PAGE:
Thoughts on Entering 3rd Year ....Cynicism and Cider; or, what happens when you start your final year of university and realise that in a year's time you'll be moving 200 miles south to Wimbledon to start a training course with £20,000+ worth of debt and no idea how to pay a gas bill. Christ.
Freshers week of third year has just ended, and I feel old. Yes, old. Not old like I should be settling down with a
Labrador and a suburban bungalow and a copy of Reader’s Digest, but old as in I might be getting past the ‘student’ mode of living that has been the norm for the last couple of years.
Allow me to explain.
My feelings this past week have leant towards the notion that going out every night is massively over-rated; freshers week is forced. The amount of over-eager freshers reps who have asked me if I know where to park on South West/ which group I’m in for the bar crawl/ etc etc etc, only to be silenced by one shot of my cynical glare and the unspoken message ‘I’m a bloody third year!’ has made me feeling sort of… well, bitchy.
But I’m finding it hard to feel bad about my cynicism.
When I started here in October 2008, everyone I met told me the same things. Freshers week was going to be the MOST AMAZING week of my life. I was going to meet SO MANY people. It was going to be the BEST thing I’d remember about university.
Erm, yes. Because the constant pressure to be perky, to talk to every single person you meet in case they become your new best friend, to ward off the hangover in case you come across as grouchy, to survive all week on four hours sleep a night, to live up to the expectations of everyone around you, not to mention your home friends who will doubtless be having the VERY BEST week of their lives too really is a recipe for a great week.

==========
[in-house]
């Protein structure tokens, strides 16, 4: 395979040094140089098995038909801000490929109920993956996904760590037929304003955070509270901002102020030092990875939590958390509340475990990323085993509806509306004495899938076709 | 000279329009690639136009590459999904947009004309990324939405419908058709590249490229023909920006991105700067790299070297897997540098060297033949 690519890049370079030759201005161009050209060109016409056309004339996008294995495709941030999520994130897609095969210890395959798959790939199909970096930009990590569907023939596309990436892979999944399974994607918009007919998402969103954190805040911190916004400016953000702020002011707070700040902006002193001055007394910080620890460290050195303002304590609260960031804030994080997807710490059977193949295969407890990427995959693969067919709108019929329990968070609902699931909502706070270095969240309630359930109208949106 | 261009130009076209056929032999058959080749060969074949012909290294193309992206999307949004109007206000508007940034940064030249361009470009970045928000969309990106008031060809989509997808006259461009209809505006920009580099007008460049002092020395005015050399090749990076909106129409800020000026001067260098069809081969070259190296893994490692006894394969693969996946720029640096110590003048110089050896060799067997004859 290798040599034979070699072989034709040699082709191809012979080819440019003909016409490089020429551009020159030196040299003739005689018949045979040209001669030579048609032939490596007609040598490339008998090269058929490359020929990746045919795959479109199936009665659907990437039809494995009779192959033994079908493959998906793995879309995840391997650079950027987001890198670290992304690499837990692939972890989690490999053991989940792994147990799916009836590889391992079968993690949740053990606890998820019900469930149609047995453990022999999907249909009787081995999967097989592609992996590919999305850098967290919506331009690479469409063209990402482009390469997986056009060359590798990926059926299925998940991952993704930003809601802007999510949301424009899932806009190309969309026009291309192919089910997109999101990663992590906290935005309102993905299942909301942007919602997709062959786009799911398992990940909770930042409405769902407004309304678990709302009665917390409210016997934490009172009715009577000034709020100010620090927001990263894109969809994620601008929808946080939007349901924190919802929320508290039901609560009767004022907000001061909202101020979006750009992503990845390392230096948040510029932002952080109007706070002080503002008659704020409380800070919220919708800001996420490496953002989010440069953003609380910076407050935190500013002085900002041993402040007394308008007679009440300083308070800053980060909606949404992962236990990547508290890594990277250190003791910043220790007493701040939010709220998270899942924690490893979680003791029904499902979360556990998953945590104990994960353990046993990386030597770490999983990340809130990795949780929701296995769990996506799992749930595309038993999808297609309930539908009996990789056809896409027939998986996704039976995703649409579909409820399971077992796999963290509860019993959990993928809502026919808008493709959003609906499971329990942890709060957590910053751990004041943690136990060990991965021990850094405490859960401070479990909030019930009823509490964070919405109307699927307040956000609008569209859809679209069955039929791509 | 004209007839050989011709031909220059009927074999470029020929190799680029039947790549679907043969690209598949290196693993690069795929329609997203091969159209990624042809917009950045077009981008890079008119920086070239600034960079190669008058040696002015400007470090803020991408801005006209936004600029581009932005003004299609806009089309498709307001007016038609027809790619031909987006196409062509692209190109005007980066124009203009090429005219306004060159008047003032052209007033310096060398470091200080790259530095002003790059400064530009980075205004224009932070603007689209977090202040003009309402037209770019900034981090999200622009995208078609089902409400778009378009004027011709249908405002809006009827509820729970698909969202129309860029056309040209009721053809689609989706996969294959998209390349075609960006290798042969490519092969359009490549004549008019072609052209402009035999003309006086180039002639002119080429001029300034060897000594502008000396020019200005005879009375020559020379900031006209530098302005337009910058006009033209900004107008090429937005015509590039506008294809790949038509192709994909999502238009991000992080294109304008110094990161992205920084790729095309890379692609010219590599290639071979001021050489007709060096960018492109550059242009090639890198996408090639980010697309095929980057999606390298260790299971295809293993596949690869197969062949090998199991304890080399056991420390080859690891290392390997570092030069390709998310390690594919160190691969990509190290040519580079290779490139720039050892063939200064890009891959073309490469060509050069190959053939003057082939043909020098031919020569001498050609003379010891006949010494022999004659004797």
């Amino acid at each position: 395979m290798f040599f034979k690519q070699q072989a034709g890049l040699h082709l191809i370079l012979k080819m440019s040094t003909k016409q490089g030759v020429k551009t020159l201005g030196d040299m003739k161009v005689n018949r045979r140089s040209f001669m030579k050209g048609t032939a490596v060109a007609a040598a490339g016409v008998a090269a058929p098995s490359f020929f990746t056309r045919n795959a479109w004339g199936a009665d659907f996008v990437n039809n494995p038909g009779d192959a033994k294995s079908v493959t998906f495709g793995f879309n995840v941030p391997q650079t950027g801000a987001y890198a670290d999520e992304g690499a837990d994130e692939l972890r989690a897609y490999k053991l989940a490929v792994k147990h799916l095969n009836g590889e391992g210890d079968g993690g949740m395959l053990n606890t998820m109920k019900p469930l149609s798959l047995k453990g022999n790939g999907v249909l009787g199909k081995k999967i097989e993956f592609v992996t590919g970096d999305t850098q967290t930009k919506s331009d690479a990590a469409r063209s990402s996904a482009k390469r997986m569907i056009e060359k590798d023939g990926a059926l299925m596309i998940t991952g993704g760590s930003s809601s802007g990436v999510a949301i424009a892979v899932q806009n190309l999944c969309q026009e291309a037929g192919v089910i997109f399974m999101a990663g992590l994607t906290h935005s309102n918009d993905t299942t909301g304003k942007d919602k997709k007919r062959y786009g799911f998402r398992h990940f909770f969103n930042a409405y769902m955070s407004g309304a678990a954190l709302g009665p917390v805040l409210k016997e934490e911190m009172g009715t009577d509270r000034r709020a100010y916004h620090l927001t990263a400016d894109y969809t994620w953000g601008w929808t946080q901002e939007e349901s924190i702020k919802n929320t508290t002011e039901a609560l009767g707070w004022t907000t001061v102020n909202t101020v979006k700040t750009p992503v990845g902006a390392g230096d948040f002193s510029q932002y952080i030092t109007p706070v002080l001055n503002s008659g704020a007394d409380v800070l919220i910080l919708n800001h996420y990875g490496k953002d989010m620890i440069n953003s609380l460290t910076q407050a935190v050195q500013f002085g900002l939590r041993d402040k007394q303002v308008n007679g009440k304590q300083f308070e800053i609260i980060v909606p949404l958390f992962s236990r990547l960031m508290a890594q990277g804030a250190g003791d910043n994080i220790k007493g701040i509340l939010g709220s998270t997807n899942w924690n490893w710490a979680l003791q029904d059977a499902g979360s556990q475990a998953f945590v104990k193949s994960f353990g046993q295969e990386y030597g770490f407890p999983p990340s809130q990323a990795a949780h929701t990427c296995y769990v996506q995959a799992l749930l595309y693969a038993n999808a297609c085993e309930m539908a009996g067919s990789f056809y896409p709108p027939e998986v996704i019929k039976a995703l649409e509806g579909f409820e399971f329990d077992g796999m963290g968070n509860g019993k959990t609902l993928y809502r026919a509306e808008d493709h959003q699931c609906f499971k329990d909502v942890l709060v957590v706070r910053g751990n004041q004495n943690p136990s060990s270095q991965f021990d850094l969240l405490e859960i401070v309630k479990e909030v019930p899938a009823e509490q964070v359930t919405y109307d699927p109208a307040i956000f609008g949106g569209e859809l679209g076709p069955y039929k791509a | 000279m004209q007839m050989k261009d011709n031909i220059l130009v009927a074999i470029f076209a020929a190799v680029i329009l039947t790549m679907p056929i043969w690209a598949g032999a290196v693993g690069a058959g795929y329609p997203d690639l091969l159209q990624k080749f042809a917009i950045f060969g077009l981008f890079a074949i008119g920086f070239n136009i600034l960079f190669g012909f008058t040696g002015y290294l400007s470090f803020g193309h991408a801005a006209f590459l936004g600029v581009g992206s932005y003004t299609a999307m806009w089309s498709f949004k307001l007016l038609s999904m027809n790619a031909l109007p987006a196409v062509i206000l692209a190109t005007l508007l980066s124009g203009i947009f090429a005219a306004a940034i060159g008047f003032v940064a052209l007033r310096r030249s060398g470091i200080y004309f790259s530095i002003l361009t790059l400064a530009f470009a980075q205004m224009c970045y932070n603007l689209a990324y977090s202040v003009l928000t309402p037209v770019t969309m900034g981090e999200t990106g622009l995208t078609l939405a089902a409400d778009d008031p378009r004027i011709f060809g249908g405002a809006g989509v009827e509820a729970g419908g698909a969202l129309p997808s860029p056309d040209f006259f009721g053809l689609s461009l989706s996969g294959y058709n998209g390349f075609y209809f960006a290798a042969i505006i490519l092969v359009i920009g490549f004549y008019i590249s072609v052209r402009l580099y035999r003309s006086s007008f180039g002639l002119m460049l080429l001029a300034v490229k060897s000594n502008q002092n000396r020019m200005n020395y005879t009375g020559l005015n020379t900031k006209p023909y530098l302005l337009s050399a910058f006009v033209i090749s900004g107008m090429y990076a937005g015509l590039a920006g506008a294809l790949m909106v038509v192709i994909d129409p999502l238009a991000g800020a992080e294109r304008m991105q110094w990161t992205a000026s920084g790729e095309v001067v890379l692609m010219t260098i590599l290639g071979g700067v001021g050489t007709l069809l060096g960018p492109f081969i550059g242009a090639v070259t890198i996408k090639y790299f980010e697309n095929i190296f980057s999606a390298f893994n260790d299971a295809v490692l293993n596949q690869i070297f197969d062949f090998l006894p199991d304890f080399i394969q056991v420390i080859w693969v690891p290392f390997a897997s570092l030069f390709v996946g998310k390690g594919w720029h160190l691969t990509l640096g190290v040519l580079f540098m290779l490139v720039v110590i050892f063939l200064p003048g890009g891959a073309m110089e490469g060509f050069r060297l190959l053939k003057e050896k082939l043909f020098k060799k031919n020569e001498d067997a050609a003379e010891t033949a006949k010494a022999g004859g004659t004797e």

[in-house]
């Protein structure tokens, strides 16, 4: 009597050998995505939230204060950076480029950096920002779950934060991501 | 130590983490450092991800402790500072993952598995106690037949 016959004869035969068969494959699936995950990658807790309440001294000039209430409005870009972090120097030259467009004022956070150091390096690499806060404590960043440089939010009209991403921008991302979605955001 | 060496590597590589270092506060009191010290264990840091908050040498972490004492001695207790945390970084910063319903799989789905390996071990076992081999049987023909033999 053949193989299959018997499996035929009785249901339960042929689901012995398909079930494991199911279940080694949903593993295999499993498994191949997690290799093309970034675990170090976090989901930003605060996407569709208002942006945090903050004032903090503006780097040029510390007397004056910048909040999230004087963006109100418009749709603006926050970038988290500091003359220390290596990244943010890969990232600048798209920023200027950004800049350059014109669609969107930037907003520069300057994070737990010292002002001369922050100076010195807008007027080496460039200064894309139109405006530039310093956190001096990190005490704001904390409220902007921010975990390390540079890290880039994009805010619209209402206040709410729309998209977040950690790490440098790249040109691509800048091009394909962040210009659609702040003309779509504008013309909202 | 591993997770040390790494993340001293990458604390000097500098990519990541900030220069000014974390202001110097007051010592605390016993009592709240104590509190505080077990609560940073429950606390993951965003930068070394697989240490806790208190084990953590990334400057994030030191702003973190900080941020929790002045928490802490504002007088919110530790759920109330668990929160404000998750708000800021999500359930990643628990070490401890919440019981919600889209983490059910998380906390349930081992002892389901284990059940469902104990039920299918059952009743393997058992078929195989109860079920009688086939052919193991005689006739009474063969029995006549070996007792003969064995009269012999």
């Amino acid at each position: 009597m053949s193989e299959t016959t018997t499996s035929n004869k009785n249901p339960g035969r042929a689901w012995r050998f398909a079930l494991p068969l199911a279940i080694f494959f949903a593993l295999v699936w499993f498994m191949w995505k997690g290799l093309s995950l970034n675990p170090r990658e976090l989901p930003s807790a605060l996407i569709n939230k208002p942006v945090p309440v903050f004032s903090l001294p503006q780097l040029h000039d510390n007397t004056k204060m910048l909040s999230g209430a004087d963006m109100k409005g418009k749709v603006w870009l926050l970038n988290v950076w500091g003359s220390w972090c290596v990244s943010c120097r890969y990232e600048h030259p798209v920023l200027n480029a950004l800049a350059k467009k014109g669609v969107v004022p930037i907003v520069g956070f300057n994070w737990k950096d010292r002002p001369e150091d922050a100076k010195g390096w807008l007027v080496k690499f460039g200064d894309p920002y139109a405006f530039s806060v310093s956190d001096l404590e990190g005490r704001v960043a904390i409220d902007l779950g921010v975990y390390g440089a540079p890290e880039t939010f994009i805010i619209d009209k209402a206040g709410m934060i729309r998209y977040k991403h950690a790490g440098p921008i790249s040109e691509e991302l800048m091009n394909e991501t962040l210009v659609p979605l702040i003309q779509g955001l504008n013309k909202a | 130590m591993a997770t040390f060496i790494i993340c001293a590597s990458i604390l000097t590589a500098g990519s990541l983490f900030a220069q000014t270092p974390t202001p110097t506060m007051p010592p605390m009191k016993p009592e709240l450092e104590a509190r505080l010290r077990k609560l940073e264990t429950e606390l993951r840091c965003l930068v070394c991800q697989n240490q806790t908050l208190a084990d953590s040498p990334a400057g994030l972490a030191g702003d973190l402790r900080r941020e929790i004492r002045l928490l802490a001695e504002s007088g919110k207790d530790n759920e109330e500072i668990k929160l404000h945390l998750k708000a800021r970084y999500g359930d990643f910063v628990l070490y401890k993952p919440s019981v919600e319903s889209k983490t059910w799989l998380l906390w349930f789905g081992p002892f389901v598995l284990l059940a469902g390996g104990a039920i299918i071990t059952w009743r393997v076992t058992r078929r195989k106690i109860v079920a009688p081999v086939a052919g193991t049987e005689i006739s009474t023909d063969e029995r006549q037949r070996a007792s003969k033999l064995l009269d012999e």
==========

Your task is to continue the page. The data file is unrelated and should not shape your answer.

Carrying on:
I could never escape the feeling that freshers week is the most superficial time that anyone has, at any university. Everyone is on their best behaviour; no one is genuine. And in any case, why force getting to meet people? I have a beautiful, hilarious, individual group of friends at this university. But I met them in seminars, over long lunches, and on film nights in their flats. A deeper, less practised and more natural connection was forged than would have been possible at 3am on the post-headphone disco Sugar bus.
I felt mildly sorry for the first years I saw on their Big Night Out last week, all fresh faced in their horrible t-shirts that identified them as freshers, sat around tables in Friary with their VKs, determined to have a good night. The best advice they could have been given was not which bars have the best drinks offers (they’ll discover this themselves soon enough) but that freshers week is very, very unlikely to be the high point of their time at university –nor should they expect it to be.
The best week of their lives? I can almost guarantee that by November they’ll have topped it easily.